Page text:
Golang allowed the company to tackle the very peaky nature of online betting traffic, he says. In terms of how enterprise applications cope with peaks and troughs in demand, Reed describes bet365’s use case as very much a niche. “We are always pushing, looking for the next new thing, and we came across Golang,” he says. “We tend not to go with fashions. We tend to go for the best tool for the job and Golang seemed, at the time, to offer a lot of things useful to us.”
Golang was used to build the first version of Bet Builder, a product that bet365 introduced to enable its customers to place compound bets based on a predetermined set of options available to them. It was launched to coincide with the 2018 World Cup.
The second version, developed in Golang during the pandemic, increases the flexibility of Bet Builder. The big change, says Reed, is that the new functionality now presents a grid of all possible bets. “We are not suggesting routes to place your bets,” he adds. “You can pretty much see everything you need on screen in real time.”
The challenge is the potentially huge numbers of permutations of bets that are possible, combined with the need for real-time data and concurrency. “It isn’t just handling a small number of odds,” says Reed. “It’s every possible permutation.”
The computational power needed to present all possible bets to a customer in real time are extraordinarily high, which poses a number of technical challenges for the team responsible for delivering the new functionality. Reed says: “You are presented with a challenge of technology, and the first thing you need to do is look around at what’s available. Do we have enough compute available to us? If it’s something that can be achieved with more powerful CPUs or GPUs, then money is thrown at the hardware to tackle the computational challenge.”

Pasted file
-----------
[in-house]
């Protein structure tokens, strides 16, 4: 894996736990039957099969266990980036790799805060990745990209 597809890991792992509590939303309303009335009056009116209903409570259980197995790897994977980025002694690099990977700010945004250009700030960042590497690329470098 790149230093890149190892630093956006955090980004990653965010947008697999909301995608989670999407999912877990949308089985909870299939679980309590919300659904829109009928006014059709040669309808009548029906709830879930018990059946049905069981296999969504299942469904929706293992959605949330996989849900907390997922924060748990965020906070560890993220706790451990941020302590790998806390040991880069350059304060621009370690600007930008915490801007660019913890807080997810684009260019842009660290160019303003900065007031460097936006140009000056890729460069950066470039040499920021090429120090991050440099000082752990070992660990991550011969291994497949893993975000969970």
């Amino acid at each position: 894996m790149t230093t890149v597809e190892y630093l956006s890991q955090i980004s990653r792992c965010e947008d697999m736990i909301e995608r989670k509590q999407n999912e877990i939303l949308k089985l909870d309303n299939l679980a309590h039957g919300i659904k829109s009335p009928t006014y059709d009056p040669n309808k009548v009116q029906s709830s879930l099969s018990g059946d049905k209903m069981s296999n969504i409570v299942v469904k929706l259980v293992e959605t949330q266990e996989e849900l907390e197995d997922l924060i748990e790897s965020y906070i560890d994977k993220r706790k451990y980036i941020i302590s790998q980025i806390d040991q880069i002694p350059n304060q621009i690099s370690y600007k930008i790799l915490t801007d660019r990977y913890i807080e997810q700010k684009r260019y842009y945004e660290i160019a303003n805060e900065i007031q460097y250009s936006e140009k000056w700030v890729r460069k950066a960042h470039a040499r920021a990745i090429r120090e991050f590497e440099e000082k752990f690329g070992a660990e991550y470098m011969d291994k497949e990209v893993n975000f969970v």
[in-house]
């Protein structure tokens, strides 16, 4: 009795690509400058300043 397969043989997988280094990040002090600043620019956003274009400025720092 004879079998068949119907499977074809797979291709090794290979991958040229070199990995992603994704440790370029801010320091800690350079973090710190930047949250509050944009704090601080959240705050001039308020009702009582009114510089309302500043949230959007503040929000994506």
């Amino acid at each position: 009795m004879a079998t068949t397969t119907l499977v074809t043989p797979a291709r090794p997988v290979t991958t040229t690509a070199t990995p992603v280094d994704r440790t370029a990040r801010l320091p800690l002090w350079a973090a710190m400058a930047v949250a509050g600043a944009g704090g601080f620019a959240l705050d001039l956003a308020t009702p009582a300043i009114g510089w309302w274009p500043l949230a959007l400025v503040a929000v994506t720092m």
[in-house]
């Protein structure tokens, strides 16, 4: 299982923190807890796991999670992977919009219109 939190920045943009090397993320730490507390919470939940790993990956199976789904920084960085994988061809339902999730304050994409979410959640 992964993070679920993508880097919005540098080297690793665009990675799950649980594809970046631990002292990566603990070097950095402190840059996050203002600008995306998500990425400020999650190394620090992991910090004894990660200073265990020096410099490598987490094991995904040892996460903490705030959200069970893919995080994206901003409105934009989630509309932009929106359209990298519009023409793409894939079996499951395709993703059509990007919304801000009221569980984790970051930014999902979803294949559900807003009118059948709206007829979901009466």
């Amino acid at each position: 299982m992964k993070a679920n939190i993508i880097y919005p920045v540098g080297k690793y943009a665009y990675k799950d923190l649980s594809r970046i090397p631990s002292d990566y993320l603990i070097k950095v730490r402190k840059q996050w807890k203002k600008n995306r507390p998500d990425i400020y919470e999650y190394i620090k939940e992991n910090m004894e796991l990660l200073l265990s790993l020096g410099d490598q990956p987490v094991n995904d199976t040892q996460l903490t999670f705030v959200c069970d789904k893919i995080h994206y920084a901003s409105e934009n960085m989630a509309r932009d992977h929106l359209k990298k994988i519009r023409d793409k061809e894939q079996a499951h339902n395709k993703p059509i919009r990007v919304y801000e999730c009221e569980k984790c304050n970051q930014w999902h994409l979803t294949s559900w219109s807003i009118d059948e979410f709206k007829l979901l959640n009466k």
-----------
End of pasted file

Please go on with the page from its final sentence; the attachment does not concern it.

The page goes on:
But the problem could not be solved using more powerful hardware, he says.
The challenge can be tackled in software and requires compromises, says Reed. “We just need it to be good enough, and good enough doesn’t mean it’s a concession to something that isn’t excellent. It’s still best in class.
“Often, you’re trying to do the best you can within a fixed timescale. What we’ve learned from this is the fact that you don’t have to be perfect. You need to understand what good enough means and you need to make sure that the right people are defining what good enough means.”
Reed stresses the importance of communicating to a non-technical audience the implications of changes that arise from technical decision-making.
His company is currently embarking on a recruitment and training initiative called the bet365 Software Testing Academy, run from its Stoke office. Rather than looking for candidates with specific levels of technical expertise, the programme focuses on communication, attention to detail, prioritisation, knowledge retention and analytical skills.
As Reed notes, people have come out of the pandemic reassessing their work-life balance. Software development is a job that can potentially be done almost anywhere – at home, in an office or as a contractor working in outsourced software development. Reed hopes the programme will show those who have not come from a technical background that they can develop the skills needed to get a job in the tech sector.